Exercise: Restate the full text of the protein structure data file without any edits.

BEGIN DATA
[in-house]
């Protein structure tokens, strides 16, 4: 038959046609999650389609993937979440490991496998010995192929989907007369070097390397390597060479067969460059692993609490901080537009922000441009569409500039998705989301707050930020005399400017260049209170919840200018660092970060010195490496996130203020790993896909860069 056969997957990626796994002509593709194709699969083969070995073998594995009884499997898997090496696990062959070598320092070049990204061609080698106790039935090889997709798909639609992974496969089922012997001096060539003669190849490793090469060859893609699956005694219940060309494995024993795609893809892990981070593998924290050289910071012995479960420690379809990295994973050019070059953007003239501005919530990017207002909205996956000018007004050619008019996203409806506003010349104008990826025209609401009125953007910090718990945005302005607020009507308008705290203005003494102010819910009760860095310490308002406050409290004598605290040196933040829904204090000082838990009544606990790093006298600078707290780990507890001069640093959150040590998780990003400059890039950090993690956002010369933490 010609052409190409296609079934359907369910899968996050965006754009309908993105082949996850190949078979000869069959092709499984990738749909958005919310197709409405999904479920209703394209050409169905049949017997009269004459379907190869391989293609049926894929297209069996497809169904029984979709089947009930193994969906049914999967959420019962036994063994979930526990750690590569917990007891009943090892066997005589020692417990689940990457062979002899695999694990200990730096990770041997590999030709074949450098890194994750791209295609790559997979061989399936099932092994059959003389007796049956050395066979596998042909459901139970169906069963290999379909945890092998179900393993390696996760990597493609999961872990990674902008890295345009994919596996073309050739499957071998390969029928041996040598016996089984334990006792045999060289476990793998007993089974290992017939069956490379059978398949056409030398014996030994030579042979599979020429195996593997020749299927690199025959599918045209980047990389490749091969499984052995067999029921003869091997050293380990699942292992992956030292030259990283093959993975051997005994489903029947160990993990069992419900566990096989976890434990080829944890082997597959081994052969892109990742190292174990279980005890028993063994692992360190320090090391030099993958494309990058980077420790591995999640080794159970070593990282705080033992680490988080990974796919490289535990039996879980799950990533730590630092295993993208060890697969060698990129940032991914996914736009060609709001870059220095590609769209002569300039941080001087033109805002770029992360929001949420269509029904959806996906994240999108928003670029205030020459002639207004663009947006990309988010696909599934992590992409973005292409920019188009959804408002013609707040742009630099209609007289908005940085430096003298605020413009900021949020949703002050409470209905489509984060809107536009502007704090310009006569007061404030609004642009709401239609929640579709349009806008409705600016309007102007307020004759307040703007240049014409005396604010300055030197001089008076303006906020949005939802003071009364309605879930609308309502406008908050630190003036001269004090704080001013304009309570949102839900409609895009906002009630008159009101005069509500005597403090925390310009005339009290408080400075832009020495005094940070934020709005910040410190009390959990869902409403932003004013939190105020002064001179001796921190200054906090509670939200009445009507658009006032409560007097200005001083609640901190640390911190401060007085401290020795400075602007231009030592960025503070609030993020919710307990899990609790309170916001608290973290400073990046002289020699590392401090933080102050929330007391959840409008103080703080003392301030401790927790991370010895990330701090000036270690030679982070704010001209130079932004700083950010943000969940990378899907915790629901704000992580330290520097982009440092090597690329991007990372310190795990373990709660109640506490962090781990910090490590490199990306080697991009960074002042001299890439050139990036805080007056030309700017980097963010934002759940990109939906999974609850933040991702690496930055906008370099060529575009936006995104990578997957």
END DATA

[in-house]
């Protein structure tokens, strides 16, 4: 038959046609999650389609993937979440490991496998010995192929989907007369070097390397390597060479067969460059692993609490901080537009922000441009569409500039998705989301707050930020005399400017260049209170919840200018660092970060010195490496996130203020790993896909860069 056969997957990626796994002509593709194709699969083969070995073998594995009884499997898997090496696990062959070598320092070049990204061609080698106790039935090889997709798909639609992974496969089922012997001096060539003669190849490793090469060859893609699956005694219940060309494995024993795609893809892990981070593998924290050289910071012995479960420690379809990295994973050019070059953007003239501005919530990017207002909205996956000018007004050619008019996203409806506003010349104008990826025209609401009125953007910090718990945005302005607020009507308008705290203005003494102010819910009760860095310490308002406050409290004598605290040196933040829904204090000082838990009544606990790093006298600078707290780990507890001069640093959150040590998780990003400059890039950090993690956002010369933490 010609052409190409296609079934359907369910899968996050965006754009309908993105082949996850190949078979000869069959092709499984990738749909958005919310197709409405999904479920209703394209050409169905049949017997009269004459379907190869391989293609049926894929297209069996497809169904029984979709089947009930193994969906049914999967959420019962036994063994979930526990750690590569917990007891009943090892066997005589020692417990689940990457062979002899695999694990200990730096990770041997590999030709074949450098890194994750791209295609790559997979061989399936099932092994059959003389007796049956050395066979596998042909459901139970169906069963290999379909945890092998179900393993390696996760990597493609999961872990990674902008890295345009994919596996073309050739499957071998390969029928041996040598016996089984334990006792045999060289476990793998007993089974290992017939069956490379059978398949056409030398014996030994030579042979599979020429195996593997020749299927690199025959599918045209980047990389490749091969499984052995067999029921003869091997050293380990699942292992992956030292030259990283093959993975051997005994489903029947160990993990069992419900566990096989976890434990080829944890082997597959081994052969892109990742190292174990279980005890028993063994692992360190320090090391030099993958494309990058980077420790591995999640080794159970070593990282705080033992680490988080990974796919490289535990039996879980799950990533730590630092295993993208060890697969060698990129940032991914996914736009060609709001870059220095590609769209002569300039941080001087033109805002770029992360929001949420269509029904959806996906994240999108928003670029205030020459002639207004663009947006990309988010696909599934992590992409973005292409920019188009959804408002013609707040742009630099209609007289908005940085430096003298605020413009900021949020949703002050409470209905489509984060809107536009502007704090310009006569007061404030609004642009709401239609929640579709349009806008409705600016309007102007307020004759307040703007240049014409005396604010300055030197001089008076303006906020949005939802003071009364309605879930609308309502406008908050630190003036001269004090704080001013304009309570949102839900409609895009906002009630008159009101005069509500005597403090925390310009005339009290408080400075832009020495005094940070934020709005910040410190009390959990869902409403932003004013939190105020002064001179001796921190200054906090509670939200009445009507658009006032409560007097200005001083609640901190640390911190401060007085401290020795400075602007231009030592960025503070609030993020919710307990899990609790309170916001608290973290400073990046002289020699590392401090933080102050929330007391959840409008103080703080003392301030401790927790991370010895990330701090000036270690030679982070704010001209130079932004700083950010943000969940990378899907915790629901704000992580330290520097982009440092090597690329991007990372310190795990373990709660109640506490962090781990910090490590490199990306080697991009960074002042001299890439050139990036805080007056030309700017980097963010934002759940990109939906999974609850933040991702690496930055906008370099060529575009936006995104990578997957």